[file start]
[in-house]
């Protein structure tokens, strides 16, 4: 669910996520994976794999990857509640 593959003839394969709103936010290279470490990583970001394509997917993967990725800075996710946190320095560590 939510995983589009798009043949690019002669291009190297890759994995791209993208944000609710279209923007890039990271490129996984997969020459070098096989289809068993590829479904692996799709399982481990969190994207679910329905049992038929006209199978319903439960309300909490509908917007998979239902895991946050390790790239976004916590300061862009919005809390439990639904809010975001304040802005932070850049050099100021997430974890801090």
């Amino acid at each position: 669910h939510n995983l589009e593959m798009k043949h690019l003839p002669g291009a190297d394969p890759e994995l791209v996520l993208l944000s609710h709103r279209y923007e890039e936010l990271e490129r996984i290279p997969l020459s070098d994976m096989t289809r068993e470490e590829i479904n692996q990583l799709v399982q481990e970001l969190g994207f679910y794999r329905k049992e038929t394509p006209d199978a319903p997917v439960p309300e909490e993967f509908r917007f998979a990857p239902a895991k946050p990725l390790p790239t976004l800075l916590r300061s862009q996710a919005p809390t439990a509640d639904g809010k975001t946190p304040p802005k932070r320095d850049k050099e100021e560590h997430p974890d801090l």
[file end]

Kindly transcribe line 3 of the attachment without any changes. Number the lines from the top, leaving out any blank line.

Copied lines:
């Amino acid at each position: 669910h939510n995983l589009e593959m798009k043949h690019l003839p002669g291009a190297d394969p890759e994995l791209v996520l993208l944000s609710h709103r279209y923007e890039e936010l990271e490129r996984i290279p997969l020459s070098d994976m096989t289809r068993e470490e590829i479904n692996q990583l799709v399982q481990e970001l969190g994207f679910y794999r329905k049992e038929t394509p006209d199978a319903p997917v439960p309300e909490e993967f509908r917007f998979a990857p239902a895991k946050p990725l390790p790239t976004l800075l916590r300061s862009q996710a919005p809390t439990a509640d639904g809010k975001t946190p304040p802005k932070r320095d850049k050099e100021e560590h997430p974890d801090l």